FEATURES Róisín Murphy’s Creative Balancing Act By Erin Lyndal Martin · July 07, 2016
Photo by Nicole Nodland
Obviously I’m leaving a mark, and I’ve made a mark. If you talk about being good to the world, it hasn’t been a bad one. I’m not leaving rubbish behind, garbage behind.

Before Róisín Murphy’s Mercury Prize-nominated Hairless Toys was released in 2015, it had been eight years since her last record. While many musicians would make much of the hiatus or cite an enduring creative block, Murphy has matter-of-factly said that the right record just didn’t come calling. But when she teamed up again with longtime collaborator Eddie Stevens and went into the studio to record again, the songs for Hairless Toys flowed as if there’d never been a dry spell. (She had previously primed the pump with her Italian language EP, Mi Senti.)

Whether in her previous band Moloko, on her own, or collaborating with other musicians, Murphy has not shied away from the challenge of making intellectually complex pop music. She combines electronic and live instrumentation in surprising layers beneath her Irish contralto. Those qualities are some of the reasons Hairless Toys was such a winning album. And now Murphy has released another album of songs from the Hairless Toys sessions. While the new album, Take Her Up to Monto, out July 8, may share an origin story with its predecessor, Murphy easily articulates differences between the two. She calls her new album more “pointy” and “extreme,” saying it’s the irreverent sibling to the previous album’s quiet child.

You said during your hiatus from music the right album didn’t come calling to you. Did you make any attempts to make albums that didn’t work out during that time or did you just not make music?

No, I didn’t ever really sit down and make the time to make an album during that time. The first big thing I made was the Mi Senti project, which was this Italian EP. That was the first sizable thing I made after the Overpowered album. I did wonder if a song like “Stimulation” and “Jealousy,” which were both through the same producer—those were sort of one-off releases I did—I was sort of wondering if they would turn into an album at some point, but they haven’t yet.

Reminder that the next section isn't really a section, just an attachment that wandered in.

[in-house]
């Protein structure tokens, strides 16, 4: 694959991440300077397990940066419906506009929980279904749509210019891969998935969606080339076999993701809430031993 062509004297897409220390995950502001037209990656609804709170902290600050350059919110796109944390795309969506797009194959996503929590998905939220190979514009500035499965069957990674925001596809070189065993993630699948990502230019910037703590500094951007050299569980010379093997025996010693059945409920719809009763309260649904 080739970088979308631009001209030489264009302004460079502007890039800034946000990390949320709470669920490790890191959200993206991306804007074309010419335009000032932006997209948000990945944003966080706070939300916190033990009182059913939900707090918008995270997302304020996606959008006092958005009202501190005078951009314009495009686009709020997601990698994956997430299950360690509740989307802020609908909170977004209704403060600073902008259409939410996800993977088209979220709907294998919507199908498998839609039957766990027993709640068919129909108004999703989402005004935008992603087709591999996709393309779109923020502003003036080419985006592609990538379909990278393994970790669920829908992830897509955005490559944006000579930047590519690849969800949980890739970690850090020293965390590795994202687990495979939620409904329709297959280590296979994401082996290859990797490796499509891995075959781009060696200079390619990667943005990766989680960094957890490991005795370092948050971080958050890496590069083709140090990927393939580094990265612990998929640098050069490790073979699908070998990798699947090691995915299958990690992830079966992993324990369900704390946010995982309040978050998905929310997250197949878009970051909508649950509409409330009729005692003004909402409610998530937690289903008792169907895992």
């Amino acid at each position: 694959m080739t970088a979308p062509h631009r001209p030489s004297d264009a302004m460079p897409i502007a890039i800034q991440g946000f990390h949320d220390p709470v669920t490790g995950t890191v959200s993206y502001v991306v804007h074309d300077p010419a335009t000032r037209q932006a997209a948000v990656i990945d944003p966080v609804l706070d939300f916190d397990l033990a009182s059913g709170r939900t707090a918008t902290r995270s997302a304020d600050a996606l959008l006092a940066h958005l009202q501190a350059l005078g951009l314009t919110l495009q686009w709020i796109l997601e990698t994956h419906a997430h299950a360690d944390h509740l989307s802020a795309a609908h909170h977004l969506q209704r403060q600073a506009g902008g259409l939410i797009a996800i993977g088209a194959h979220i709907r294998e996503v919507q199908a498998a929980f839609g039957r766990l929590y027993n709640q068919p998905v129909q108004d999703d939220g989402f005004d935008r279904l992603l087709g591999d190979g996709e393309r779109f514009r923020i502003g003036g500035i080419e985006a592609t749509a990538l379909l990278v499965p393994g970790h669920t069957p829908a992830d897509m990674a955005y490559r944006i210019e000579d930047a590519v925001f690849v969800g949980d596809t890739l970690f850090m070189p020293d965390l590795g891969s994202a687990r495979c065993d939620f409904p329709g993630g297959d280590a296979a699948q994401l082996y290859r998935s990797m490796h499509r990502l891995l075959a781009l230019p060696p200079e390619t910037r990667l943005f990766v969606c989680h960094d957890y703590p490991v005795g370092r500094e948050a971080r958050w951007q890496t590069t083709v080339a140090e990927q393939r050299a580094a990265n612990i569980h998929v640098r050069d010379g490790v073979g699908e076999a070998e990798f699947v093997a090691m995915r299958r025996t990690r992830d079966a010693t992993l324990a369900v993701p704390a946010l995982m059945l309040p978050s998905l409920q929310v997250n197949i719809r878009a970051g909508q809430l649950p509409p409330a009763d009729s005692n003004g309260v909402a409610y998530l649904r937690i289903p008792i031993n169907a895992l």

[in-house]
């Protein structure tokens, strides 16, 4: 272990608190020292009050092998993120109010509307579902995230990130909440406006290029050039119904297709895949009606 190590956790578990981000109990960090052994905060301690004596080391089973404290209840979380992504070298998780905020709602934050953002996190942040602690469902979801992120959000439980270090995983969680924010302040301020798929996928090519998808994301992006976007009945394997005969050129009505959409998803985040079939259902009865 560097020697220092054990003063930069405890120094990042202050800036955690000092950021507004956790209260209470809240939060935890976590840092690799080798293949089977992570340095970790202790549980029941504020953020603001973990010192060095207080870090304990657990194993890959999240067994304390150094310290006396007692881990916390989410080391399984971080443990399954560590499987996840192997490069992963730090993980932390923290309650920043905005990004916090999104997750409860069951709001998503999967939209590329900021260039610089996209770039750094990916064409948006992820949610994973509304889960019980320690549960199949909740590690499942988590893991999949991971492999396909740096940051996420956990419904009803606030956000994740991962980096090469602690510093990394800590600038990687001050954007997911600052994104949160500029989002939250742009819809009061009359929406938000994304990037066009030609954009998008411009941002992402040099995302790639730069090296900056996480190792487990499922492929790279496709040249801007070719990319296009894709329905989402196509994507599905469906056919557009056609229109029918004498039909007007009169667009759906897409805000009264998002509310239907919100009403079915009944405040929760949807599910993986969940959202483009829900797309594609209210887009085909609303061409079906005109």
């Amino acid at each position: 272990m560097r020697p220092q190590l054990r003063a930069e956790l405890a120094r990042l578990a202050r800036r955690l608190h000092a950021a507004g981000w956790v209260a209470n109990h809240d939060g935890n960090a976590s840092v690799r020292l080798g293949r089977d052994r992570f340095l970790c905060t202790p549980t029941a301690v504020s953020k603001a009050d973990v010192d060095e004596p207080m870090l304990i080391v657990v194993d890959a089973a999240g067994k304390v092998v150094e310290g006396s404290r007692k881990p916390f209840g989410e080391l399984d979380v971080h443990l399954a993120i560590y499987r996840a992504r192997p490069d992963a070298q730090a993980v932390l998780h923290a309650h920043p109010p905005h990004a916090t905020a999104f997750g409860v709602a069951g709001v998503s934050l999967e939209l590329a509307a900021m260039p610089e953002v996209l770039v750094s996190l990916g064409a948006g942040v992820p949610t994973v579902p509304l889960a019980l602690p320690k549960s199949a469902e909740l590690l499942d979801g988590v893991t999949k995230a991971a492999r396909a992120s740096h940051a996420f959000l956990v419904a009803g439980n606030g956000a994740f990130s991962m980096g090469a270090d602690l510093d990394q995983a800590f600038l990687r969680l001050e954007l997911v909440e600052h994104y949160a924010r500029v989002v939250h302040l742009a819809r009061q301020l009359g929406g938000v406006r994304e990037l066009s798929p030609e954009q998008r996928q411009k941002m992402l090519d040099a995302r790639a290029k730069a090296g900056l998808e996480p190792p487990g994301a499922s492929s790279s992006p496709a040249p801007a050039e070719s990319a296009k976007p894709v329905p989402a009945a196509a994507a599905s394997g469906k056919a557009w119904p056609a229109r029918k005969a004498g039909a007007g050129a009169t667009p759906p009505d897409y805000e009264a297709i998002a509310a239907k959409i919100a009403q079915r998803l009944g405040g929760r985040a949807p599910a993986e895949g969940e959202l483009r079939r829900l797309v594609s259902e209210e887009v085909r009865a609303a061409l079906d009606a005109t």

How do you consider Take Her Up to Monto different than Hairless Toys? I know they were recorded at the same time.

They’re such hard ones to describe anyway that to describe the differences is even more hard. Both very unusual records, I suppose, because the biggest decision that I make, really, is who I collaborate with and then it’s about going with that decision. That’s the ultimate to what I do, musically. Working with Eddie Stevens is like two performers working on one record. It’s very visual in a sense. I think this one is a bit more pointy; it’s a bit more extreme in places. If it’s two children, Hairless Toys would be the more quiet child, I think, and more surreptitious. Take Her Up to Monto, she’s more irreverent and extreme and complex, as a personality. They’re siblings, you know. Really like brother and sister.

I was really struck by the lyrics to “Thoughts Wasted” and the story you’re telling and how vivid and imagistic it is. Where do those lyrics come from or what do they mean to you?

“Thoughts Wasted” is a few songs in one song, so I have to be specific to different areas of the song. There’s a poem, like a spoken-word part towards the end. Is that the part you’re talking about?

Roison Murphy
Photo by Nicole Nodland

I meant a lot of the way you speak things, and you have dragons and really fantastic, specific imagery, and then you talk about religion. It becomes its own short story.

The main part of the song is a straight-up relationship thing. There’s a lot of relationship stuff in a slightly more grown up way than I used to do. It’s more like not really knowing what’s right and wrong, which is of course so hot right now, as they say in America. You know, like characters we see them doing wrong. but we are fascinated by them, or we are searching for the meaning of that in ourselves. There’s loads of that, particularly in that song. Not knowing the difference between right and wrong.